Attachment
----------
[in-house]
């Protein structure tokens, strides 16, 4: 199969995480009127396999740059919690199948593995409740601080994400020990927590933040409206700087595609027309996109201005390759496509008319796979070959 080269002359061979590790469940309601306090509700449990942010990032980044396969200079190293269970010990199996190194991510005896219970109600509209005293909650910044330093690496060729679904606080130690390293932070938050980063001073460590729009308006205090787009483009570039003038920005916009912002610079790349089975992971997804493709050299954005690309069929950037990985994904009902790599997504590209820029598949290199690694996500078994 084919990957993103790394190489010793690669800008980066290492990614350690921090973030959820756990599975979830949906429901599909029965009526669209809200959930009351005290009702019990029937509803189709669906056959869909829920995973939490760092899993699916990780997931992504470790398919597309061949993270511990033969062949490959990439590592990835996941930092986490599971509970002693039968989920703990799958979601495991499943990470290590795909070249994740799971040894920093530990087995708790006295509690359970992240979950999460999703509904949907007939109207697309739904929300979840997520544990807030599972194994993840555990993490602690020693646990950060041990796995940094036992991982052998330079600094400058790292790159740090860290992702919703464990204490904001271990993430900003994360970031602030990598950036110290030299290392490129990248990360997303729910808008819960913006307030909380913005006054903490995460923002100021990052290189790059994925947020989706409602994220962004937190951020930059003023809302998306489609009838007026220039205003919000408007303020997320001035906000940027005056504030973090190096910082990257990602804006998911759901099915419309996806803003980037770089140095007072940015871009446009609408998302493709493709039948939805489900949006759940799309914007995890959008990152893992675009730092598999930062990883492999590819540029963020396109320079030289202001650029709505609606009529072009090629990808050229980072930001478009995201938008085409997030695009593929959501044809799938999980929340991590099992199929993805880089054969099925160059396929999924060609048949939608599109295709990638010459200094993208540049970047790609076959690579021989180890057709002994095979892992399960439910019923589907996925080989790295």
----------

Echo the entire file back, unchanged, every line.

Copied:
[in-house]
């Protein structure tokens, strides 16, 4: 199969995480009127396999740059919690199948593995409740601080994400020990927590933040409206700087595609027309996109201005390759496509008319796979070959 080269002359061979590790469940309601306090509700449990942010990032980044396969200079190293269970010990199996190194991510005896219970109600509209005293909650910044330093690496060729679904606080130690390293932070938050980063001073460590729009308006205090787009483009570039003038920005916009912002610079790349089975992971997804493709050299954005690309069929950037990985994904009902790599997504590209820029598949290199690694996500078994 084919990957993103790394190489010793690669800008980066290492990614350690921090973030959820756990599975979830949906429901599909029965009526669209809200959930009351005290009702019990029937509803189709669906056959869909829920995973939490760092899993699916990780997931992504470790398919597309061949993270511990033969062949490959990439590592990835996941930092986490599971509970002693039968989920703990799958979601495991499943990470290590795909070249994740799971040894920093530990087995708790006295509690359970992240979950999460999703509904949907007939109207697309739904929300979840997520544990807030599972194994993840555990993490602690020693646990950060041990796995940094036992991982052998330079600094400058790292790159740090860290992702919703464990204490904001271990993430900003994360970031602030990598950036110290030299290392490129990248990360997303729910808008819960913006307030909380913005006054903490995460923002100021990052290189790059994925947020989706409602994220962004937190951020930059003023809302998306489609009838007026220039205003919000408007303020997320001035906000940027005056504030973090190096910082990257990602804006998911759901099915419309996806803003980037770089140095007072940015871009446009609408998302493709493709039948939805489900949006759940799309914007995890959008990152893992675009730092598999930062990883492999590819540029963020396109320079030289202001650029709505609606009529072009090629990808050229980072930001478009995201938008085409997030695009593929959501044809799938999980929340991590099992199929993805880089054969099925160059396929999924060609048949939608599109295709990638010459200094993208540049970047790609076959690579021989180890057709002994095979892992399960439910019923589907996925080989790295």